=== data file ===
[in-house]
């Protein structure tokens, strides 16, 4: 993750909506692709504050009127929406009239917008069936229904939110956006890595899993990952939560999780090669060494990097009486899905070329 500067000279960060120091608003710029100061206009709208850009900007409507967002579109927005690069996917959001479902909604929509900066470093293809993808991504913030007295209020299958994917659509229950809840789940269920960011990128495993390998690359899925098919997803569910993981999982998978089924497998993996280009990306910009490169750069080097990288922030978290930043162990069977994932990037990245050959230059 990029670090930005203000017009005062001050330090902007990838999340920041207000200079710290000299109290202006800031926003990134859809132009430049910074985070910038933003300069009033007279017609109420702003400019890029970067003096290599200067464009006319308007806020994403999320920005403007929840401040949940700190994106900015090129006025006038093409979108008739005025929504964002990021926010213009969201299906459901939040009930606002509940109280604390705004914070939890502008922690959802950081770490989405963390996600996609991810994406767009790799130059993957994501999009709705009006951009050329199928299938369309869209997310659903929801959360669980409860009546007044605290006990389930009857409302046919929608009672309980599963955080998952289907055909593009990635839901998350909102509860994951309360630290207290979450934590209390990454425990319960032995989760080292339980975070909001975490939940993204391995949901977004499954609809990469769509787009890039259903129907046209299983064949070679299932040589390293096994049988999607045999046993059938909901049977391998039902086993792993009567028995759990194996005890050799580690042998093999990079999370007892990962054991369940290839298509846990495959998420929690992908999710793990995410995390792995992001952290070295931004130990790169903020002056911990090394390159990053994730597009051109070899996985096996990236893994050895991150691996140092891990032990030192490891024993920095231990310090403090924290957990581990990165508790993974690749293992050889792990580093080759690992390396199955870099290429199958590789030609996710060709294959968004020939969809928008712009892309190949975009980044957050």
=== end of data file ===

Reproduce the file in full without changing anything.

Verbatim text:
[in-house]
């Protein structure tokens, strides 16, 4: 993750909506692709504050009127929406009239917008069936229904939110956006890595899993990952939560999780090669060494990097009486899905070329 500067000279960060120091608003710029100061206009709208850009900007409507967002579109927005690069996917959001479902909604929509900066470093293809993808991504913030007295209020299958994917659509229950809840789940269920960011990128495993390998690359899925098919997803569910993981999982998978089924497998993996280009990306910009490169750069080097990288922030978290930043162990069977994932990037990245050959230059 990029670090930005203000017009005062001050330090902007990838999340920041207000200079710290000299109290202006800031926003990134859809132009430049910074985070910038933003300069009033007279017609109420702003400019890029970067003096290599200067464009006319308007806020994403999320920005403007929840401040949940700190994106900015090129006025006038093409979108008739005025929504964002990021926010213009969201299906459901939040009930606002509940109280604390705004914070939890502008922690959802950081770490989405963390996600996609991810994406767009790799130059993957994501999009709705009006951009050329199928299938369309869209997310659903929801959360669980409860009546007044605290006990389930009857409302046919929608009672309980599963955080998952289907055909593009990635839901998350909102509860994951309360630290207290979450934590209390990454425990319960032995989760080292339980975070909001975490939940993204391995949901977004499954609809990469769509787009890039259903129907046209299983064949070679299932040589390293096994049988999607045999046993059938909901049977391998039902086993792993009567028995759990194996005890050799580690042998093999990079999370007892990962054991369940290839298509846990495959998420929690992908999710793990995410995390792995992001952290070295931004130990790169903020002056911990090394390159990053994730597009051109070899996985096996990236893994050895991150691996140092891990032990030192490891024993920095231990310090403090924290957990581990990165508790993974690749293992050889792990580093080759690992390396199955870099290429199958590789030609996710060709294959968004020939969809928008712009892309190949975009980044957050």